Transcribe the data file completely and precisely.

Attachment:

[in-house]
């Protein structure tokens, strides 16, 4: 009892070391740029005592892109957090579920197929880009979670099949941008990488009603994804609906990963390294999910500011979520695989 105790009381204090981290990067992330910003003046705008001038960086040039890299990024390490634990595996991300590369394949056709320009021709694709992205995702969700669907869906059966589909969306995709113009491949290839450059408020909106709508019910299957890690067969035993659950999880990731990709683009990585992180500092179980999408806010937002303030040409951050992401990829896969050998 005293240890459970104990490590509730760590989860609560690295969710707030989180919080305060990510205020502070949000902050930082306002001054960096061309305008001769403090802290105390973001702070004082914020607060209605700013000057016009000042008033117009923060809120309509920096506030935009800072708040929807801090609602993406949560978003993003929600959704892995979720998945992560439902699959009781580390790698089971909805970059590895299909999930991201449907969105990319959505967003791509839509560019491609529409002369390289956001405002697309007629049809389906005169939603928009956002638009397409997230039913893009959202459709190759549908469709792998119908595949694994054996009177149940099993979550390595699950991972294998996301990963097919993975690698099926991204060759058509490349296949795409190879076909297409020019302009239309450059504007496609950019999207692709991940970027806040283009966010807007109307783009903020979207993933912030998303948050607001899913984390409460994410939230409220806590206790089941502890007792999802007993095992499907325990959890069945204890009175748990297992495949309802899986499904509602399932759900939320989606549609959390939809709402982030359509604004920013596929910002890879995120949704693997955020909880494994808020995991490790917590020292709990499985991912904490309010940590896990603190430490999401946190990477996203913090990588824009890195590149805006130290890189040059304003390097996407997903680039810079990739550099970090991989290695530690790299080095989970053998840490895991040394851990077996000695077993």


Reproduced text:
[in-house]
């Protein structure tokens, strides 16, 4: 009892070391740029005592892109957090579920197929880009979670099949941008990488009603994804609906990963390294999910500011979520695989 105790009381204090981290990067992330910003003046705008001038960086040039890299990024390490634990595996991300590369394949056709320009021709694709992205995702969700669907869906059966589909969306995709113009491949290839450059408020909106709508019910299957890690067969035993659950999880990731990709683009990585992180500092179980999408806010937002303030040409951050992401990829896969050998 005293240890459970104990490590509730760590989860609560690295969710707030989180919080305060990510205020502070949000902050930082306002001054960096061309305008001769403090802290105390973001702070004082914020607060209605700013000057016009000042008033117009923060809120309509920096506030935009800072708040929807801090609602993406949560978003993003929600959704892995979720998945992560439902699959009781580390790698089971909805970059590895299909999930991201449907969105990319959505967003791509839509560019491609529409002369390289956001405002697309007629049809389906005169939603928009956002638009397409997230039913893009959202459709190759549908469709792998119908595949694994054996009177149940099993979550390595699950991972294998996301990963097919993975690698099926991204060759058509490349296949795409190879076909297409020019302009239309450059504007496609950019999207692709991940970027806040283009966010807007109307783009903020979207993933912030998303948050607001899913984390409460994410939230409220806590206790089941502890007792999802007993095992499907325990959890069945204890009175748990297992495949309802899986499904509602399932759900939320989606549609959390939809709402982030359509604004920013596929910002890879995120949704693997955020909880494994808020995991490790917590020292709990499985991912904490309010940590896990603190430490999401946190990477996203913090990588824009890195590149805006130290890189040059304003390097996407997903680039810079990739550099970090991989290695530690790299080095989970053998840490895991040394851990077996000695077993």